The search is on for a new coach at Real Madrid. With the team reeling from a demoralizing loss to Barcelona and far from the top in the Spanish league standings, Madrid are looking for someone who can turn things around and save the season.
Former player Santiago Solari, coach of Madrid's "B'' team, was in charge of practice on Tuesday, but the club was in a hurry to find a replacement who could quickly put the team back on track.
Madrid fired Julen Lopetegui on Monday, saying it was time to "change the team's dynamic while all of its objectives for the season were still reachable."
The club said the team deserved better results with the quality of players it has. Under Lopetegui, Madrid won six matches, lost six and drew two. The team is ninth in the Spanish standings, seven points behind leader Barcelona after 10 matches.
It wasn't exactly clear what type of coach Madrid was looking for, whether it was a hardliner like Antonio Conte or a more compromising figure like Roberto Martinez. The team's recent success came with the calm-mannered Zinedine Zidane, who quit shortly after leading Madrid to three straight Champions League titles. Madrid can go with the home solution again, as Solari has been following the same path as Zidane, his former teammate and also a former coach of Madrid's "B'' squad.
"Ultimately, the way a dressing room is managed is sometimes more important than a coach's technical knowledge," Real Madrid captain Sergio Ramos said after the Barcelona loss at Camp Nou.
Solari will be on the bench Wednesday when Madrid faces third-division club Melilla in the Copa del Rey. The team then plays on Saturday at home against Valladolid in the Spanish league.
Here's a look at the top coaches considered candidates to take over Madrid:
The Italian is touted by Spanish media as the front-runner.
He carries the experience of having coached Chelsea and Italy, but against him is the fact that his authoritarian style may not bode well with a Madrid squad filled with strong-minded veterans.
"Respect is something that you earn, not that you impose," Ramos said.
His arrival could also make it harder for Madrid to sign Belgium playmaker Eden Hazard, who was at odds with the Italian coach at Chelsea.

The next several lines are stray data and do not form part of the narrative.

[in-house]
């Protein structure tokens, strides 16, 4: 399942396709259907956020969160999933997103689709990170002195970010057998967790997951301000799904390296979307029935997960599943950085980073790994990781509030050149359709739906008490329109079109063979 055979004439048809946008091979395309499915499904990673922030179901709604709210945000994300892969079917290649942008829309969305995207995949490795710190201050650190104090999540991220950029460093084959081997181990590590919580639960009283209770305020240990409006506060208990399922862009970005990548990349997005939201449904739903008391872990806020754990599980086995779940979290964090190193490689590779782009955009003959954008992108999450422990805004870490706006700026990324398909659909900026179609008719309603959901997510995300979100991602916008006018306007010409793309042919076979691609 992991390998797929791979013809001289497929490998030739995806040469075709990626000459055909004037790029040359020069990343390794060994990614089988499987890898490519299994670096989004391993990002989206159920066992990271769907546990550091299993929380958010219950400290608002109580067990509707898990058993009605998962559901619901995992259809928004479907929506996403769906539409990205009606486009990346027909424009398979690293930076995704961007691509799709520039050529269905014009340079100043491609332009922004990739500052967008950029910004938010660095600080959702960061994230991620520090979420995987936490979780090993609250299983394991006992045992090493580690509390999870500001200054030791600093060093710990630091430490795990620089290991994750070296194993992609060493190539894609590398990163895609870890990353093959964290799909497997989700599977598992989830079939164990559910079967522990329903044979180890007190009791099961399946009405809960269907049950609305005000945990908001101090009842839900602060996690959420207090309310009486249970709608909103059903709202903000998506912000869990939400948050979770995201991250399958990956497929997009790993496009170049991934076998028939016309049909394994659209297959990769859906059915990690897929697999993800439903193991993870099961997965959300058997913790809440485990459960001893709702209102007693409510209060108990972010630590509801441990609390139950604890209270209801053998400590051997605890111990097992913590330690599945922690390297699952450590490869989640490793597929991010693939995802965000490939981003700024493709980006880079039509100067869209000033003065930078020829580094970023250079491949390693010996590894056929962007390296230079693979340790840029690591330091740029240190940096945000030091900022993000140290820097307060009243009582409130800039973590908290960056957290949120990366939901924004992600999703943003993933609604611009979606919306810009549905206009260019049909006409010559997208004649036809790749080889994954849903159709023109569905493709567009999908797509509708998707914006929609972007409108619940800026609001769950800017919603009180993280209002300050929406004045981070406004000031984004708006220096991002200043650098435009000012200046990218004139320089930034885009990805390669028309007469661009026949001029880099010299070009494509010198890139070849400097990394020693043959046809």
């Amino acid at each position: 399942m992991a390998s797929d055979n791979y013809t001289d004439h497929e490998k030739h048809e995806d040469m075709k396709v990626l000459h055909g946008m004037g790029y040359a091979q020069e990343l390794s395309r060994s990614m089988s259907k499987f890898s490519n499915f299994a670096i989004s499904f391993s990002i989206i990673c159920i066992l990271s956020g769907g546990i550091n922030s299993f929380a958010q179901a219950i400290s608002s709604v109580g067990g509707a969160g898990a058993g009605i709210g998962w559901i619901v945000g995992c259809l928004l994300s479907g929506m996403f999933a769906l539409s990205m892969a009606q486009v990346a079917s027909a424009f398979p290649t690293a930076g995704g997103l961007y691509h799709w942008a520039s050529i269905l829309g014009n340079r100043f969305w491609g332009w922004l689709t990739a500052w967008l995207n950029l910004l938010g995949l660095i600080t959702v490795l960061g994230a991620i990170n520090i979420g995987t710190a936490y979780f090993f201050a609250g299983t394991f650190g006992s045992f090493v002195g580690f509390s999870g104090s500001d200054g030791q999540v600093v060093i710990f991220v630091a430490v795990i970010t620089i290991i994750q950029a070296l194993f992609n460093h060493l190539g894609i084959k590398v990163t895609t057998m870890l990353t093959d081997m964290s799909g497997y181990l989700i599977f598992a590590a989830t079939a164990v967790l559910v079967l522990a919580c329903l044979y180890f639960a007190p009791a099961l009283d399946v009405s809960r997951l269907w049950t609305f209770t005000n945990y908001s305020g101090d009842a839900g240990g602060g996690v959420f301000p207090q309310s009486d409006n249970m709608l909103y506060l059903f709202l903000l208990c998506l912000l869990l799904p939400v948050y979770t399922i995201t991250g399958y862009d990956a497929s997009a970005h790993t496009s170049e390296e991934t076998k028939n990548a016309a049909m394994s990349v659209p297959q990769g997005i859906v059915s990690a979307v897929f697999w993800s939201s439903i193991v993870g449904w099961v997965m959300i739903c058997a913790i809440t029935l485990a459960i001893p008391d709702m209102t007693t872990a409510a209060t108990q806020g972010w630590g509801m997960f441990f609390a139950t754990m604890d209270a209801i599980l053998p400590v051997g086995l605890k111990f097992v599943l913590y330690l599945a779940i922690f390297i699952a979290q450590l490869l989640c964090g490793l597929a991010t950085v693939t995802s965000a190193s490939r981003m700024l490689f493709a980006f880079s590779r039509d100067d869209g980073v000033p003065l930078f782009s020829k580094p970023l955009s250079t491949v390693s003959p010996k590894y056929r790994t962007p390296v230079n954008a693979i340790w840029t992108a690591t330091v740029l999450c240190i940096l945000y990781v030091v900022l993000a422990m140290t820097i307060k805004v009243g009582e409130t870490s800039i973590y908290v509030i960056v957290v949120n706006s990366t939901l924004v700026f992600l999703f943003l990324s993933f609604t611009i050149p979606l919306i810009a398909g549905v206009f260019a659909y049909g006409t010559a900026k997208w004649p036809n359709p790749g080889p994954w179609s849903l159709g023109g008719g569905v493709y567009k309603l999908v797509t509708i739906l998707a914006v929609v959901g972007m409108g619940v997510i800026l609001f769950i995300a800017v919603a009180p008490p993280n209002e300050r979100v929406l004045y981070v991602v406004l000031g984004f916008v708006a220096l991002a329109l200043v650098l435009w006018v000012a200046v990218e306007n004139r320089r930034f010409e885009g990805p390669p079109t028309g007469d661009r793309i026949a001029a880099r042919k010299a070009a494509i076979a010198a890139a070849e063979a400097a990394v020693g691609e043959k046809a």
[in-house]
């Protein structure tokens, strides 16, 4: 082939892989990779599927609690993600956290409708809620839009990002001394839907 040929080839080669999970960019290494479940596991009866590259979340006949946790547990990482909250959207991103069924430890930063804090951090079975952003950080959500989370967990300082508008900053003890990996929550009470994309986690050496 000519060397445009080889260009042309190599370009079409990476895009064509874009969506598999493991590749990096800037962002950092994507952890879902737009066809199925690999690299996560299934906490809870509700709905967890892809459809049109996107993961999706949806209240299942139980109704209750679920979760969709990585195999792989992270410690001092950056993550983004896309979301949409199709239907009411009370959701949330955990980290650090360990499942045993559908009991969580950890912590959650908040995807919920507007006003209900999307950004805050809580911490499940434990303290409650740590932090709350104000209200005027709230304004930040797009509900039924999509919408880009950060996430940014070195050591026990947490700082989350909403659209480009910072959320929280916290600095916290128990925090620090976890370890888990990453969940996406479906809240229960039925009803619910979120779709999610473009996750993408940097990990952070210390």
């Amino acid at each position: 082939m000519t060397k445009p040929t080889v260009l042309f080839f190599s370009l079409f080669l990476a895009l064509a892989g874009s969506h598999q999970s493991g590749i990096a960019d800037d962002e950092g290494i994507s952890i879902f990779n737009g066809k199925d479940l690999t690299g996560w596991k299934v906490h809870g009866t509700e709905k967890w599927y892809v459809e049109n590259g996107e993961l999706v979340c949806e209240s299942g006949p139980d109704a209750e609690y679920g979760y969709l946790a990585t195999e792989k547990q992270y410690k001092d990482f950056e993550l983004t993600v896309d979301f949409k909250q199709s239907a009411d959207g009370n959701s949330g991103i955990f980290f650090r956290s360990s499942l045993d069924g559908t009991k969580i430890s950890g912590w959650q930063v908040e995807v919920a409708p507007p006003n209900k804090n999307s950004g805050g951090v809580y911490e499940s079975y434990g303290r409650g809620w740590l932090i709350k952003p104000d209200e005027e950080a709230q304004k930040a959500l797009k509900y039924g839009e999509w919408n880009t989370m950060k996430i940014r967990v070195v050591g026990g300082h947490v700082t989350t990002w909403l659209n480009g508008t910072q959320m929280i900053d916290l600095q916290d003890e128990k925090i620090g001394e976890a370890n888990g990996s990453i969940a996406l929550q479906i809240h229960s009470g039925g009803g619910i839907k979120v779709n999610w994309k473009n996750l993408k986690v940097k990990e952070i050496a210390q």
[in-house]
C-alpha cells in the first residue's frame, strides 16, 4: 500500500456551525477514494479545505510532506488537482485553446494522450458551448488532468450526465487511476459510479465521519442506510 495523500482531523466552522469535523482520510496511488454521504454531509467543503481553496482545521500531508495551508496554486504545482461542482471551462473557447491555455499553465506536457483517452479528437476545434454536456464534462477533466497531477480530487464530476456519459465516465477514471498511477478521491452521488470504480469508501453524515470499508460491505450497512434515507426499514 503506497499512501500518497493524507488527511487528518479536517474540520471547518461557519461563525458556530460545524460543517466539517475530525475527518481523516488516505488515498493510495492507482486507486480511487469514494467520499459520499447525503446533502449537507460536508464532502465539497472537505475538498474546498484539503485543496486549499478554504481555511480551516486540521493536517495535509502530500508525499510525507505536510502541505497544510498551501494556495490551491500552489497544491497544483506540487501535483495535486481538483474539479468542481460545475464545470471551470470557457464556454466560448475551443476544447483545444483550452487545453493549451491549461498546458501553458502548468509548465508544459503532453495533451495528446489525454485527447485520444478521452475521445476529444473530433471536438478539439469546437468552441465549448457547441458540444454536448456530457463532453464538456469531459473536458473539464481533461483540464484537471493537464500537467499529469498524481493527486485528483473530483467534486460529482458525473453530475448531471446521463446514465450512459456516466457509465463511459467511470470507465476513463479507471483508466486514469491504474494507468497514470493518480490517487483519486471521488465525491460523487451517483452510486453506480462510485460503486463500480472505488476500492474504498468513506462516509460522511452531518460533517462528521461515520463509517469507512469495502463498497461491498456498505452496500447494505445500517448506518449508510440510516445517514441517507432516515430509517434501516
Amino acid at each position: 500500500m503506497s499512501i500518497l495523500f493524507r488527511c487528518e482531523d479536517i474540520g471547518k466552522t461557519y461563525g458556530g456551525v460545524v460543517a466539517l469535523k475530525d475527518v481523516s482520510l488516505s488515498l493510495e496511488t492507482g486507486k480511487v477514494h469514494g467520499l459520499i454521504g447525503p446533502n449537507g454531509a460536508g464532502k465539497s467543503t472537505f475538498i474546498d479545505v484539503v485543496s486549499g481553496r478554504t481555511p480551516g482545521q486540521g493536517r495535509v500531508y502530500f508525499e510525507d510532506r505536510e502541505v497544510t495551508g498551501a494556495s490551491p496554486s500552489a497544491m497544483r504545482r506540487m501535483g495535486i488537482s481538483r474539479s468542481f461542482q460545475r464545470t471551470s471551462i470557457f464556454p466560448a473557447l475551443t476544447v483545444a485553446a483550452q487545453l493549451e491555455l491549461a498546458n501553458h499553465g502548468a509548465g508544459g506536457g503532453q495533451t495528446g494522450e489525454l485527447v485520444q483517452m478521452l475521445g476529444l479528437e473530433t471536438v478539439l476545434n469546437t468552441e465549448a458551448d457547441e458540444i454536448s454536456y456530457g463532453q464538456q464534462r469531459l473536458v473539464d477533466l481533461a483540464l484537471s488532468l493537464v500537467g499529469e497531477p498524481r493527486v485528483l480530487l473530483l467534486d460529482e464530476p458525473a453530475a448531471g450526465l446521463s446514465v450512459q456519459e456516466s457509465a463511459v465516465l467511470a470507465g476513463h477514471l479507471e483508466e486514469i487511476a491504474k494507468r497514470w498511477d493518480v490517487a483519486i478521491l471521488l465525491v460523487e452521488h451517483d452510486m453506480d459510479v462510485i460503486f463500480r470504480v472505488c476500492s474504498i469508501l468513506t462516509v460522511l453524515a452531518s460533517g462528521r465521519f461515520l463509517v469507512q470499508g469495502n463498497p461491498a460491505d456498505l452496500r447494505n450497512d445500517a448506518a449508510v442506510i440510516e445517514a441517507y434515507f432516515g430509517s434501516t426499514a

Another drawback is that Conte still has money to receive from Chelsea, so reaching a financial agreement would not be something straightforward.
The Spaniard gained prominence after leading Belgium to a third-place finish at the World Cup, and many back him over Conte because of his calmer demeanour.
"It seems like he is a better option," said Jorge Valdano, a former Madrid player and coach who now is a TV commentator. "He is a coach who can help this team turn things around. He seems a better fit for Real Madrid."
Against the 45-year-old Martinez is the fact he has no experience with a top club. His last job before taking over Belgium in 2016 was with Everton in England. In 2013, the former player led Wigan to the FA Cup title.
An agreement with Martinez also isn't straightforward as he remains under contract with Belgium for a few more months.
Solari was announced as an interim coach but wasn't ruled out as a candidate for the permanent position.
The 42-year-old former Argentina midfielder played for Real Madrid in the early 2000s and has been back with the club for some time.
He helped the team win the 2002 Champions League title, being involved in the play that led to Zidane's superb winner in the final.
Solari also played for River Plate, Atletico Madrid and Inter Milan.
He has been coaching Real Madrid's "B'' team since 2016, taking over not long after Zidane left to coach the main squad.
A few other coaches are considered longshots but can't be fully ruled out, including Arsene Wenger and Jose Mourinho, the former Madrid coach who is struggling with Manchester United.
Tottenham manager Mauricio Pochettino also was seen as a possible replacement for Lopetegui.